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Date:   Wed, 17 Apr 2019 22:13:59 +0200
From:   "Enrico Weigelt, metux IT consult" <>
To:     Andreas Färber <>
Cc:     Sven Van Asbroeck <>,
        Rob Herring <>,
        Linus Walleij <>,
        Lee Jones <>,,, David Lechner <>,,,
        Michal Simek <>,,
        Arnd Bergmann <>,
        Greg KH <>,,,,
        Paul Gortmaker <>,,,
        Stuart Yoder <>,
        "J. Kiszka" <>,,
        Linux Kernel Mailing List <>,
        netdev <>
Subject: Re: [PATCH v10 0/7] Add Fieldbus subsystem + support HMS Profinet

On 17.04.19 19:04, Andreas Färber wrote:


> If you see specific conflicts or differences, please explain them> instead of just throwing around bus names. :) Then we can more easily>
discuss whether to make changes to this framework or whether we indeed>
need some fieldbus/iec61158/ subdirectory.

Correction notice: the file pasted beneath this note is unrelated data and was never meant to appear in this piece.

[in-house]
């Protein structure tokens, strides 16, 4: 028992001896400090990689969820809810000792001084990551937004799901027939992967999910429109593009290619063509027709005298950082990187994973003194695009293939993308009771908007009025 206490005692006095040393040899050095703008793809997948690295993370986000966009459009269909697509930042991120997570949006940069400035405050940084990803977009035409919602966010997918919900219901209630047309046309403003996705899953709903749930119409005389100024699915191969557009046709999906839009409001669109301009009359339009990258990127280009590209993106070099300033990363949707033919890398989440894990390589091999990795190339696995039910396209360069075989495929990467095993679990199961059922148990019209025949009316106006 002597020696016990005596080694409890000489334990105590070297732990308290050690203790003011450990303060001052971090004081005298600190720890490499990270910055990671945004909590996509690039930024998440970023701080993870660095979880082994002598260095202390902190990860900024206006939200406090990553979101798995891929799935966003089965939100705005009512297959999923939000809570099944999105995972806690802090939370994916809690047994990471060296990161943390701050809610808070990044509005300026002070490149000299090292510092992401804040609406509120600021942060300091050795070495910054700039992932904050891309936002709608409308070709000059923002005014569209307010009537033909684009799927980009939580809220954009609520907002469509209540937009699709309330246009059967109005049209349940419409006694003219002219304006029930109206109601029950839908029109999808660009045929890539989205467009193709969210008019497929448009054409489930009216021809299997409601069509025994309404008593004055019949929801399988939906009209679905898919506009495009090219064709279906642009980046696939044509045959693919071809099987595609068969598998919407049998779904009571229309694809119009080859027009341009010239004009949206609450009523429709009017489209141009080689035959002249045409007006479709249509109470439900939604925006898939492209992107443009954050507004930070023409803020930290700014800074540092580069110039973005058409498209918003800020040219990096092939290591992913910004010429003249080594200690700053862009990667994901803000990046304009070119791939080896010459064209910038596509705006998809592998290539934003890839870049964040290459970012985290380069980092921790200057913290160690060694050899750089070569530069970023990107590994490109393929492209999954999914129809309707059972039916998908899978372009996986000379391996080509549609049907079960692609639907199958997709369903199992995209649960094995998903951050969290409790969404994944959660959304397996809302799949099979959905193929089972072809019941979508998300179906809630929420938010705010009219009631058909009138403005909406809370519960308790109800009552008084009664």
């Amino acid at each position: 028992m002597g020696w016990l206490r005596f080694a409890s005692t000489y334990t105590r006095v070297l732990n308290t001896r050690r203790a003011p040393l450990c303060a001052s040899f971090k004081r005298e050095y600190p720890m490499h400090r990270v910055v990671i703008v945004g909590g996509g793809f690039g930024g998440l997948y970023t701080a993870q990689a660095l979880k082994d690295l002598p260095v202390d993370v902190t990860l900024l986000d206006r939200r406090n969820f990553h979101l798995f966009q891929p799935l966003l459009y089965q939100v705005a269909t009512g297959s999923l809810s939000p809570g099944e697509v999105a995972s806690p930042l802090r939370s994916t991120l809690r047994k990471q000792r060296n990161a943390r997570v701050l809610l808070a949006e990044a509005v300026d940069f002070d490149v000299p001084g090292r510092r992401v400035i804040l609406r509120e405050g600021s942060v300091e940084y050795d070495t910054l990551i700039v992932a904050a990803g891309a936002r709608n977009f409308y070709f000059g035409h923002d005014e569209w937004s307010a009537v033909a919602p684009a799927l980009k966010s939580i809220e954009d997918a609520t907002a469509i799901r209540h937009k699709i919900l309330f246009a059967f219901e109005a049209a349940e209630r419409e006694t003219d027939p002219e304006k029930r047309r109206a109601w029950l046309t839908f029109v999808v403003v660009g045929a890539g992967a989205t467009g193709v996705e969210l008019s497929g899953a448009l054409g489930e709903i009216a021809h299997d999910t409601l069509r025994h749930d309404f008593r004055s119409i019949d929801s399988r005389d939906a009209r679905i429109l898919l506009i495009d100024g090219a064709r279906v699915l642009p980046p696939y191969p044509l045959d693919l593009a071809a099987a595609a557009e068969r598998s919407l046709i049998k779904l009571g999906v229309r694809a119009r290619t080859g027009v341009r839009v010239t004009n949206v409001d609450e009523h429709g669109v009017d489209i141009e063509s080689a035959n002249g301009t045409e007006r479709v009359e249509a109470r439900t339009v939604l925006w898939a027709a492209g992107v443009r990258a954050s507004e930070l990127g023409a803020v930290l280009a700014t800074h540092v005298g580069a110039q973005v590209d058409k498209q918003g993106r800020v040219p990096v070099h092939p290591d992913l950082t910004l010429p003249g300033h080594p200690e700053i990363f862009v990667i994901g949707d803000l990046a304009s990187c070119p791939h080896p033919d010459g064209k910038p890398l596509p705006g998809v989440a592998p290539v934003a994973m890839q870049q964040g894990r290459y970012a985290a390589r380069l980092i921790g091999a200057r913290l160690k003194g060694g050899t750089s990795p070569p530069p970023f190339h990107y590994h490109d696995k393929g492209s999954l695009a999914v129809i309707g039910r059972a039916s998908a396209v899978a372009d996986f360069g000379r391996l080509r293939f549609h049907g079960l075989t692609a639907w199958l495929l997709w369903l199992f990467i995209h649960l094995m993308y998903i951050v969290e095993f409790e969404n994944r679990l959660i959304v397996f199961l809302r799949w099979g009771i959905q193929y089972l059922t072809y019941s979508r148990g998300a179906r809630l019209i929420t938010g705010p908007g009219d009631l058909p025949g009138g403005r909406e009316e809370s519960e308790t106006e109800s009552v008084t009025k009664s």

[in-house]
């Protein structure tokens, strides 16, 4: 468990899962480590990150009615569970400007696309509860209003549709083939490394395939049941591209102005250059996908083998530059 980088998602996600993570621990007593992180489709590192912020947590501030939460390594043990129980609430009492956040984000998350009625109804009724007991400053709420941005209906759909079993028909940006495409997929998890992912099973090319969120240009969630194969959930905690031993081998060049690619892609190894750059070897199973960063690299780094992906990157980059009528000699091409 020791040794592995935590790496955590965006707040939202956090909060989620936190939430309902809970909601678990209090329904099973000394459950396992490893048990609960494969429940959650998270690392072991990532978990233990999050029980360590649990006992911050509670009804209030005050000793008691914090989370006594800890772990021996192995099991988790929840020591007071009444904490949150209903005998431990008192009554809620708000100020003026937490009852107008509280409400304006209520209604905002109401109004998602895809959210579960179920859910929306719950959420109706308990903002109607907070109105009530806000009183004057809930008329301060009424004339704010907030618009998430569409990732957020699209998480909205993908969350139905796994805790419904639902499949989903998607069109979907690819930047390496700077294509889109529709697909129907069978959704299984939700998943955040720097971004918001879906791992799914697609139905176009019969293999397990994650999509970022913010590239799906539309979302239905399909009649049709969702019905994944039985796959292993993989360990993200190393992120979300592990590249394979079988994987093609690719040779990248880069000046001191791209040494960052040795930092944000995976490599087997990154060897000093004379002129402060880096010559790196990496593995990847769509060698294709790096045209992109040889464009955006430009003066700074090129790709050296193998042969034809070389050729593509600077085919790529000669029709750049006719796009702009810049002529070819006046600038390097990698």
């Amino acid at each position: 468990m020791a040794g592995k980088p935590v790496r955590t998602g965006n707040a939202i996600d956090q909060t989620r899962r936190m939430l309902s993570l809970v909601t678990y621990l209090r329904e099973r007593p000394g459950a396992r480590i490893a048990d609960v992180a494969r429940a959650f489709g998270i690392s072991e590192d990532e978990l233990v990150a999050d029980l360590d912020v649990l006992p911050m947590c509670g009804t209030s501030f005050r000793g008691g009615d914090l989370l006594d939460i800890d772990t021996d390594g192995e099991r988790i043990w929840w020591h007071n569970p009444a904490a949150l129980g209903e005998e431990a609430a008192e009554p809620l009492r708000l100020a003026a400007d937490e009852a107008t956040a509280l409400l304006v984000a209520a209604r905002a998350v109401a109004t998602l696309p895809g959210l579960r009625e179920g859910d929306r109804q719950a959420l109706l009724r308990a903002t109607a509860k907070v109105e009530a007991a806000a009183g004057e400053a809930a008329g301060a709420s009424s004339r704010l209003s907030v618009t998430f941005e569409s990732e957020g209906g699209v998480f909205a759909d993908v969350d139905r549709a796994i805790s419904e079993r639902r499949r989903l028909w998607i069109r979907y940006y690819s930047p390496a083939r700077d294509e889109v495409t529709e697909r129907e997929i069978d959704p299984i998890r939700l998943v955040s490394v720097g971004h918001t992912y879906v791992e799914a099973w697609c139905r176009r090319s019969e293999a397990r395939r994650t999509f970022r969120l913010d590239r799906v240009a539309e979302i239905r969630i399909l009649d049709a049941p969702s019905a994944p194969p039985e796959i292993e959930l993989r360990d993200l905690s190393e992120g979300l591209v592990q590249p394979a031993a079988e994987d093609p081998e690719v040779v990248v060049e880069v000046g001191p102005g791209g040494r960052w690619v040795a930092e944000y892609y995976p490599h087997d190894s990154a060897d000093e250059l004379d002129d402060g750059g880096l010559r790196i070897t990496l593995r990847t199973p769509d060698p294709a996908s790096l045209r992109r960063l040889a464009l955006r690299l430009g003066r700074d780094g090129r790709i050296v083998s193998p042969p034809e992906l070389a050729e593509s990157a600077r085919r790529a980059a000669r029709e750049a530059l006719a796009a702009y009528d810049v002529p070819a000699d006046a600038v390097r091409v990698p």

For example, MVB semantically is more similar to can/canopen or even
SNMP than to iec61158. T-bus is logically more a typically network
interface (similar to 802.3 or HDLC), WTB is actually HDCL via RS485.
KNX has similarities to canopen or SNMP. DALI is somewhat similar
to I2C.

Ergo: there're various fieldbus protocols with entirely different
concepts. Distributed process memory like in iec61158 is just one
of them.

> For your RS-485 I don't see > conflict as that'll just go via tty/serial/ and optionally serdev, no?

That's just layer 0/1. Ontop of that there're various protocols.
Some folks do some ASCII-based protocol ontop of that (eg. elevators,
water plants, etc), others put in HDLC (eg. WTB), some do completely
weird things ;-)

> However, I'd be curious how I/O Link might relate to this, it seems to> have no public specifications.

> While I do like sockets, they seem more useful for packet-based> communication, which may be an implementation detail of fieldbus_dev>
drivers, but AFAIU that's unrelated to Sven's memory-focused subsystem>
representing a view of the data received, which may be different from>
the last packet received. Also, when a packet is received via socket,
it> gets dequeued, whereas you'll want to access the device's memory
without> restrictions.
okay, if the device always represents the current process memory, w/o
showing the actual communication, then Sven's approach makes sense.


Enrico Weigelt, metux IT consult
Free software and Linux embedded engineering -- +49-151-27565287

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